Rachel Yankey: Houghton led by example against Bosnia

England celebrate one of their goals against Bosnia
England celebrate one of their goals against Bosnia

Betfair Ambassador Rachel Yankey reflects on England's performance over Bosnia on Friday, Mo Marley's chances of getting the head coach job full time and the appointment of Danielle Carter to the FA Council...

"Someone asked me if I would ever consider a similar position within the FA and all I can say is I'm always willing to help my country. Football is something I am passionate about and I'm proud to have represented my country so I'd always be open to conversations."

Job done v Bosnia but improvements to be made

It's always tough to play against a team that is ranked and perhaps considered on paper a lesser team than you. You have to be disciplined to go out there and play to the final whistle. The main aim is to get the three points, be patient and the team did that. Even at the end you saw them wanting to continue pushing for a fifth goal which shows the competitive spirit within the team.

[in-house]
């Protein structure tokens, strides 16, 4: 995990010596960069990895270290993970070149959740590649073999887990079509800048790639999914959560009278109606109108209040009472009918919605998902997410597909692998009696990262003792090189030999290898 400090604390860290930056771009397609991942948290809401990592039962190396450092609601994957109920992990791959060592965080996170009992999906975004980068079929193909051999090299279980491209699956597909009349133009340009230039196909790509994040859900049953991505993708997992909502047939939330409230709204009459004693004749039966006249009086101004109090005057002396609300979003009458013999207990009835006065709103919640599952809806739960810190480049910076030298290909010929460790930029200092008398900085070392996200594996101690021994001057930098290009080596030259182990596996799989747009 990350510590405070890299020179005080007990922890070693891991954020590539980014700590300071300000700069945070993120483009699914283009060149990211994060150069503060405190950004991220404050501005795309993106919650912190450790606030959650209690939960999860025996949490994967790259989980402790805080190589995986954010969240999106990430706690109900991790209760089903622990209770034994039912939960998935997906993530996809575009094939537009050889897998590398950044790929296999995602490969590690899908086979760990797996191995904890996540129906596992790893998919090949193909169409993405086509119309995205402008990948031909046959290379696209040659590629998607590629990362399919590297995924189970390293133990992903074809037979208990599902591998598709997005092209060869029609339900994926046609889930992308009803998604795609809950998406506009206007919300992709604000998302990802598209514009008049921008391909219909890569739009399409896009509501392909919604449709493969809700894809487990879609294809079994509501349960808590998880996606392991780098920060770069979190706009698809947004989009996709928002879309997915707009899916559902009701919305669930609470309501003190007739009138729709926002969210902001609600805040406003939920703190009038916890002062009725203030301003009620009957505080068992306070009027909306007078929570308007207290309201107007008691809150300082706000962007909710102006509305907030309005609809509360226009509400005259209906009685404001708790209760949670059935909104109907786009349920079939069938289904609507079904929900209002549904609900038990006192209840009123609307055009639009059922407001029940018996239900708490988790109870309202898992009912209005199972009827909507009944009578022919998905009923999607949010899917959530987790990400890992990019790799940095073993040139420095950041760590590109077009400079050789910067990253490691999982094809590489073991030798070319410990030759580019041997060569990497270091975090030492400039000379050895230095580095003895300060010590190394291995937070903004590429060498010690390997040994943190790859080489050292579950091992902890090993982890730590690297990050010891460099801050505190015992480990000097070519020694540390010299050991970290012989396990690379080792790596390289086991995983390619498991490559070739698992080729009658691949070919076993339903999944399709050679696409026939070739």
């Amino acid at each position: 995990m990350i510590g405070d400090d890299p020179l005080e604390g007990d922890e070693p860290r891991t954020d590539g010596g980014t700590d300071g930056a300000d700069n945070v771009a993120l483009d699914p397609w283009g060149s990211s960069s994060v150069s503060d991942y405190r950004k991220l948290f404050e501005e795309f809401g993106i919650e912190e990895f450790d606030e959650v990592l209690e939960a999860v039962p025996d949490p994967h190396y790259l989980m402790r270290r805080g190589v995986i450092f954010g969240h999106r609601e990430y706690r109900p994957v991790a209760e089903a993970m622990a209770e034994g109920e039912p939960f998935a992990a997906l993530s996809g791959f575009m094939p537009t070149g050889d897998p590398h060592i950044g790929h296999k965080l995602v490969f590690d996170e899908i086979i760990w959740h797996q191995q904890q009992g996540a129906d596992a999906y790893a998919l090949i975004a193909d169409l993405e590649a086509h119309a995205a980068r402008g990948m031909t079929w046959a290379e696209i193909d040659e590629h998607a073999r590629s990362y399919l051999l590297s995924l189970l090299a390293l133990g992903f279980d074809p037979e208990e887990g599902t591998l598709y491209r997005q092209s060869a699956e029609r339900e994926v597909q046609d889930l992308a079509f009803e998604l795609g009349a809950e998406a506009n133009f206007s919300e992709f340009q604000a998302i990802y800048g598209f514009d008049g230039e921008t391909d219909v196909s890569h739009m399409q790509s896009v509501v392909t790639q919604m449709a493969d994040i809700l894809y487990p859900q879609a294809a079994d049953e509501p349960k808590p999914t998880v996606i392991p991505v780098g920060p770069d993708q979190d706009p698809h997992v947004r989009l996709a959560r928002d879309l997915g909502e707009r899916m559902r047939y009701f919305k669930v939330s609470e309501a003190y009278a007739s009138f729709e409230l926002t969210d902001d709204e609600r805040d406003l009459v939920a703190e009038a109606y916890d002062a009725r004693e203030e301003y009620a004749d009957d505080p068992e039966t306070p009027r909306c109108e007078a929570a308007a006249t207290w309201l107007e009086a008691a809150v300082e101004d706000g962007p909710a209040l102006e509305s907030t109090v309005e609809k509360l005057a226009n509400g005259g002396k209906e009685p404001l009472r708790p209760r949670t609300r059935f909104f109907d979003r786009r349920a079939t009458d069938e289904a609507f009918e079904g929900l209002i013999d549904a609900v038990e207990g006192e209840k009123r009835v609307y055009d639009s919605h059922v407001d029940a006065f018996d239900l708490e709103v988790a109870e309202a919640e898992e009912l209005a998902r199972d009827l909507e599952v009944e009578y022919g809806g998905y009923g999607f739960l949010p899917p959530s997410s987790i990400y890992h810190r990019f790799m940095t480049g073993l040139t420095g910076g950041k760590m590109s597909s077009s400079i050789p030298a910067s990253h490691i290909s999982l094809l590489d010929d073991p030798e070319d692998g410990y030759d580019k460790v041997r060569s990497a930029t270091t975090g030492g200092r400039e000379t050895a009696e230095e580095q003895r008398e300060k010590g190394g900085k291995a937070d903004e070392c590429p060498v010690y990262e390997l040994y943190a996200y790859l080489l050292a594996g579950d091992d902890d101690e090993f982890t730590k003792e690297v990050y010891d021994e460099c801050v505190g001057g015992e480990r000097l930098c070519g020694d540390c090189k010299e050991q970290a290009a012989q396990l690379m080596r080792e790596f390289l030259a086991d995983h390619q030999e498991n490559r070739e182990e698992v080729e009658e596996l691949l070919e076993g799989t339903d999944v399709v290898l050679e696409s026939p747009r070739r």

It wasn't perfect though and there are certainly areas for improvement. I looked at the game again over the weekend and felt they could have played with more tempo and controlled the ball better.

It felt as if they occasionally came down to Bosnia's level rather than setting the pace asking for their opponents to keep up. As we move up the rankings we need to be pushing the tempo more, making the smaller teams chase the game. So that when we come up against the bigger teams we have the confidence to go out and play our own game.